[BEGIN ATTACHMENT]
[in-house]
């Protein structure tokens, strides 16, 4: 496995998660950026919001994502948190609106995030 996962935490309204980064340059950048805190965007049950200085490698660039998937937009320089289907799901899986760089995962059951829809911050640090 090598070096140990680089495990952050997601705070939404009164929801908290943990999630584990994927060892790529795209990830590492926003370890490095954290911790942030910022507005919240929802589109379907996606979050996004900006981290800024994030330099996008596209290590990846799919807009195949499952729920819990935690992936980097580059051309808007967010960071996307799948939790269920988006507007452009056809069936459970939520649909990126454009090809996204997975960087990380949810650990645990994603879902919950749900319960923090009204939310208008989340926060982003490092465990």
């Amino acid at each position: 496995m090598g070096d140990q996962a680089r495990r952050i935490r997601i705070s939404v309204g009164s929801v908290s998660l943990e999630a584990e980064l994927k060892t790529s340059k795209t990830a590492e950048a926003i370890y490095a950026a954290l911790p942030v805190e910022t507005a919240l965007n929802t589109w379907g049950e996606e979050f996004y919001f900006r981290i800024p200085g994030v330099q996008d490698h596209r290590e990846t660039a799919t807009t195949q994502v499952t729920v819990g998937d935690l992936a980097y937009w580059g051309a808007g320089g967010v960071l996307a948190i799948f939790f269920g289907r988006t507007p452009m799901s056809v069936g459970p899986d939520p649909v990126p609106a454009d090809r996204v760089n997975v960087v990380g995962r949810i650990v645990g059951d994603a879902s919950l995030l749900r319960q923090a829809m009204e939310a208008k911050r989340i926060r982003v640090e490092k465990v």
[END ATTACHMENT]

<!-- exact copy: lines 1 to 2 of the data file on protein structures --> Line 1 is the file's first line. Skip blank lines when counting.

[in-house]
């Protein structure tokens, strides 16, 4: 496995998660950026919001994502948190609106995030 996962935490309204980064340059950048805190965007049950200085490698660039998937937009320089289907799901899986760089995962059951829809911050640090 090598070096140990680089495990952050997601705070939404009164929801908290943990999630584990994927060892790529795209990830590492926003370890490095954290911790942030910022507005919240929802589109379907996606979050996004900006981290800024994030330099996008596209290590990846799919807009195949499952729920819990935690992936980097580059051309808007967010960071996307799948939790269920988006507007452009056809069936459970939520649909990126454009090809996204997975960087990380949810650990645990994603879902919950749900319960923090009204939310208008989340926060982003490092465990």